GS Yuasa Lithium-ion cells have been delivered to the International Space Station (ISS) for the fourth time.
The transfer marks the successful completion of battery deliveries to support a project to upgrade the craft’s battery system.
The International Space Station photographed from the space shuttle Atlantis in the early hours of July 19, 2011.
Since the initial delivery in December 2016, GS Yuasa have supplied 24 of its state-of-the-art Li-ion cells to the spacecraft, replacing the older nickel-metal hydride (NiMH) cells previously used.
Due to the high energy density for their mass, just 24 of GS Yuasa’s Li-ion cells are needed to replace 48 of the NiMH batteries previously used. The new batteries will be replaced by astronauts during space walks outside the space station over the coming months.
The Li-ion cells were transported on board a H-II Transfer Vehicle (HTV) which basted off from Tanegashima Space Center last month. The rocket and craft are specifically designed and operated by the Japanese Aerospace Exploration Agency to resupply the International Space Station. GS Yuasa batteries are also used in this HTV.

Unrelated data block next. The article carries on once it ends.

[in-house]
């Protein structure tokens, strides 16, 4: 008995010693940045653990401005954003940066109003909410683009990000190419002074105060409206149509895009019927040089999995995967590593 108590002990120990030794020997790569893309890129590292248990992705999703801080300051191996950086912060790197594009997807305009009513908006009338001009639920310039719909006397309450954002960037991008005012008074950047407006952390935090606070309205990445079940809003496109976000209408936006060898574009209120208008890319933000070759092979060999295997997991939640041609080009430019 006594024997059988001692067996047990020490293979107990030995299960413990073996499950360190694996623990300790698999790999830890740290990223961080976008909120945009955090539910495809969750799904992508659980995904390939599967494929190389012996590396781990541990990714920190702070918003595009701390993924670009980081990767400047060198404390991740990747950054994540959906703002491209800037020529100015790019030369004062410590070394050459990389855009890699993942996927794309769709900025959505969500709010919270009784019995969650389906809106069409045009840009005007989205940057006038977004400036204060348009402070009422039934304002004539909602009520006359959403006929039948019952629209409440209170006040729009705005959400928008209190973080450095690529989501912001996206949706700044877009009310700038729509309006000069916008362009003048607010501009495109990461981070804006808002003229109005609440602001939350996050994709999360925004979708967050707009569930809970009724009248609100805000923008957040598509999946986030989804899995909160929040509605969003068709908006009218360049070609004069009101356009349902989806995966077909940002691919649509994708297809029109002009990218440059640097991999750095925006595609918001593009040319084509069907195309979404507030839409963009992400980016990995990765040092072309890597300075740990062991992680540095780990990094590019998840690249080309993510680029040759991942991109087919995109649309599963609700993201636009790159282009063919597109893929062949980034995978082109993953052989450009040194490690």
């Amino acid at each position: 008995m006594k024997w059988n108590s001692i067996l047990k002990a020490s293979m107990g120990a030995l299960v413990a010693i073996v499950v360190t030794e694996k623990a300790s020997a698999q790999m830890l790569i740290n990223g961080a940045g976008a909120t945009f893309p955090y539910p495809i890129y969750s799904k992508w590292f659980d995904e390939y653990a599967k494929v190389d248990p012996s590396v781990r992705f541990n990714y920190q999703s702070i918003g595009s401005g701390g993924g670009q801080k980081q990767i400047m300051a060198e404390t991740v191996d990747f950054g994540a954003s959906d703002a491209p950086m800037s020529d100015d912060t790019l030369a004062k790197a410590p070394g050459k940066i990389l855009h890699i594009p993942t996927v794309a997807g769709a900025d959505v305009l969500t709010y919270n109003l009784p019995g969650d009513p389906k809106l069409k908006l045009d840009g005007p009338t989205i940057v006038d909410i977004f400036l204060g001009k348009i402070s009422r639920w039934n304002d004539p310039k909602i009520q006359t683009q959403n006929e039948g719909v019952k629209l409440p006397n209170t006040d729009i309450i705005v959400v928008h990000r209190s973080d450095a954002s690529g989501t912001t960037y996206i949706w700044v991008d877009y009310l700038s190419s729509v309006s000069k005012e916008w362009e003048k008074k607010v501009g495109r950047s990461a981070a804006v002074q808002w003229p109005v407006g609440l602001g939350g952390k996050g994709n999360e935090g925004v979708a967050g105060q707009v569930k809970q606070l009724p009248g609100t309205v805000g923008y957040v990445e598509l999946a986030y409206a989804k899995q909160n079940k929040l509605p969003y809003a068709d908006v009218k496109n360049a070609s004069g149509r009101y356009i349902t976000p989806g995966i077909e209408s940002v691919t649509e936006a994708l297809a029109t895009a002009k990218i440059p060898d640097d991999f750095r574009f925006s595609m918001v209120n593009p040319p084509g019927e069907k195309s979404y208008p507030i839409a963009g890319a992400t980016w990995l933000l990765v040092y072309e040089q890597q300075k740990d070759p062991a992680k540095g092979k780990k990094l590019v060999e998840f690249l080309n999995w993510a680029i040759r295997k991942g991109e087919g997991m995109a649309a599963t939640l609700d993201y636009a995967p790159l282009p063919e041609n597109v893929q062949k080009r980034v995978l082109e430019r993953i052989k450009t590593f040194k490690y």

The battery manufacturer was chosen to supply the ISS which is the largest artificial object in space, in 2012. GS Yuasa also supplies a range of other satellites with cells and recently became the first manufacturer to exceed four million Watt-hours of energy storage in orbit.
All energy on board the ISS is produced by solar panels and stored in the space craft’s batteries. This stored energy is then used to power onboard systems during nocturnal periods – of which there are 16 every 24 hours due to the ISS’s orbit around the earth.
James Hylton, MD GS Yuasa Battery Sales UK Ltd said: “As battery technology has developed, we’re proud to have remained at the very forefront of the industry, something that is reinforced in the applications in which GS Yuasa batteries are used, including the ISS.
“GS Yuasa’s Lithium-ion batteries are found in some of the most demanding applications around the world, including the Shinkai deep sea submarine and Boeing 787 Dreamliner.
“They’re also found alongside our industry-leading lead acid batteries in our containerised dual-chemical energy storage solution, enabling the control and release of locally generated renewable energy back into the grid.”